A friend of my daughter who worked with the RSPCA said get him de-sexed even if is owner turns up, de-sexing him was doing him and any owner a favour and the last thing the world needed was more litters of unwanted kittens. So we ended up calling him Morty and he has been a member of our household ever since. When Morty first arrived we had three older cats one of whom has since passed away but we still have two grey brothers who had once belonged to a neighbour who decided to move away and just leave the cats. We had not planned on any other pets but Morty just came along and stayed. De-sexing by the way did not do much to improve his behaviour and to this day, he is still an idiot who wants to fight every cat in the neighbourhood and on occasion sprays in the house. Our cats are largely indoor cats, they are allowed out only when someone is home to supervise them and they are never allowed out at night. Morty still manages to get into scrapes. The thing about having the three cats is that it is a big commitment, feeding, care and veterinary costs add up, so that was one reason we were holding off on getting a dog. I have however been watching dog rescue pages and the RSPCA site. I actually thought when we did get a dog, we would get an older rescue dog but I think it was in part our experience with Lilly and the problem of having to find a dog who could live with cats that made a puppy so attractive to G.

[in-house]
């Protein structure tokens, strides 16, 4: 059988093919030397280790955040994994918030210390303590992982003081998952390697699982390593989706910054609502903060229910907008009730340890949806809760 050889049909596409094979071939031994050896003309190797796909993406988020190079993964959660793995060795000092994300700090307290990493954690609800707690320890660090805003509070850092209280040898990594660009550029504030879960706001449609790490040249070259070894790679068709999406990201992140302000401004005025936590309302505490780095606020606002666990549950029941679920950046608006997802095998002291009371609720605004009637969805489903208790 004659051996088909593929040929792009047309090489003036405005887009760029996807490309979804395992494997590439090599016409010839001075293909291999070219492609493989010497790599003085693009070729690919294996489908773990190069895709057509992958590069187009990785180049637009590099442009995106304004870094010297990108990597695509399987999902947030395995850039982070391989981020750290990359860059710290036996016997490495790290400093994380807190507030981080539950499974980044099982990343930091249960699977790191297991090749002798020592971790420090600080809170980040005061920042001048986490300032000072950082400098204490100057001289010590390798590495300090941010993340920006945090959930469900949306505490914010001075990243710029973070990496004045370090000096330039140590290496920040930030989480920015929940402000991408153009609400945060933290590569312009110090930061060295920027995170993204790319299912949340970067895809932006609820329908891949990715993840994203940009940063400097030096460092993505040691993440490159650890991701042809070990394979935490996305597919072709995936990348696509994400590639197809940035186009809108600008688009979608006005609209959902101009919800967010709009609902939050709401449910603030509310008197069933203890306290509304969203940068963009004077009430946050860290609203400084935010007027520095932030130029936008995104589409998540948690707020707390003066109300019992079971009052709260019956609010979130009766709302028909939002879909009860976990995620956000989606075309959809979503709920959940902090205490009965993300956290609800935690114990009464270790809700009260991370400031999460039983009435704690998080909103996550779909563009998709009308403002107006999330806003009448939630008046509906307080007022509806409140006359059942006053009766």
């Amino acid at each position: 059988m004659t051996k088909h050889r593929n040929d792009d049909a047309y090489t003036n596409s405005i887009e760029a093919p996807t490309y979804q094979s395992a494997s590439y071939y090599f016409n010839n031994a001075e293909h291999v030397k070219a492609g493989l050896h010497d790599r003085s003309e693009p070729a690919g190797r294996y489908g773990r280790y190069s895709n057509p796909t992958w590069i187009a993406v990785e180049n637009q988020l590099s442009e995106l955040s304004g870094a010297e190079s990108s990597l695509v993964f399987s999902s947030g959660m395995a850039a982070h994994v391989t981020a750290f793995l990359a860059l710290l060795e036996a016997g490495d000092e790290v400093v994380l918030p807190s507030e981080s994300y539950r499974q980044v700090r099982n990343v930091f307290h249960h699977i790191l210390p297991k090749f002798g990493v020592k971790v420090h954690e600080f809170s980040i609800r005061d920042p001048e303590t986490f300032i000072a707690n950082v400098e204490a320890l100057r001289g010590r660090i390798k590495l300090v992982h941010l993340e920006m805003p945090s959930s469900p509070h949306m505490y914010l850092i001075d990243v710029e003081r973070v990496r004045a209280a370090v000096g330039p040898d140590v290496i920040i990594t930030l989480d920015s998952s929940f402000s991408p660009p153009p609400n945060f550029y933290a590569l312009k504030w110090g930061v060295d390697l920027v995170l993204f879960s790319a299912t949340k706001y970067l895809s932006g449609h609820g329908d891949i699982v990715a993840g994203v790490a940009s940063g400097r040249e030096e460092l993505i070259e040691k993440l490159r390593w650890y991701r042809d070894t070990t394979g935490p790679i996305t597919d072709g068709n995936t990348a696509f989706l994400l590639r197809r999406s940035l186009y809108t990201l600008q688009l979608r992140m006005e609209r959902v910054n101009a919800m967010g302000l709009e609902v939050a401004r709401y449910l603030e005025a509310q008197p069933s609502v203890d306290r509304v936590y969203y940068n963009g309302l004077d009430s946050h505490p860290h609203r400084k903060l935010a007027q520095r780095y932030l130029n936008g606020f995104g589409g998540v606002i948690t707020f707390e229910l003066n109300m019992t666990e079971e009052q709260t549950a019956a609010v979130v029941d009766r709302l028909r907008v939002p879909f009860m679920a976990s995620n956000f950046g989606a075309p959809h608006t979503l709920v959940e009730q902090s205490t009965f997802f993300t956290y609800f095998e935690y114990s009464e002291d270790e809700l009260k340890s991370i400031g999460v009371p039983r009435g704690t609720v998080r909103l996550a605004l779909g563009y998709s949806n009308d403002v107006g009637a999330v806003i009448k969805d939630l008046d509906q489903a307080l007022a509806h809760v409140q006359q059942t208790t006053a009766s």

It disturbs me greatly that the RSPCA and dog rescues are full of large dog breeds that have been surrendered by owners. I suspect many people take on puppies with no real understanding of what it takes to live with some of these breeds and that is not the fault of the dogs. I wish I could rescue them all but I can’t. It is in part knowing what a large dog needs that makes us think very carefully about taking on any dog and I sincerely wish more people would be better informed before ever taking on such a pet. Some breeds, like the working breeds just don’t ever make good pets for people inexperienced with dogs and living in town, working nine to five. I love working dogs but I am not so foolish as to think my current lifestyle is suitable for a dog like a kelpie or a border and even though I have a long fondness for German shepherds I am also intensely aware of the work involved in having such a dog. I just wish people gave more thought to taking on some of these breeds, they don’t deserve to end up in rescues because humans made a mistake, one they often compound by failing to train the dog or worse still actively mistreating it as a result of their own ignorance.
If you are ready to take on a dog, a rescue dog may well be the best friend you will ever have. Just don’t do it lightly and be aware that a dog is a huge commitment, they rely on you to teach them how to survive in our world and that means you can’t be lazy or ignorant about training. The patience and devotion a dog gives never ceases to amaze me, they deserve our patience and devotion in return.
And this little staffy/shepherd cross that won over my sensible husband? We have named her Ada after Ada Lovelace because like her name sake she seems a smart girl and the name was short and seemed to appeal to her. We have now begun Ada’s life journey with us, she is already giving us much joy and I hope we are giving her the security and love she deserves.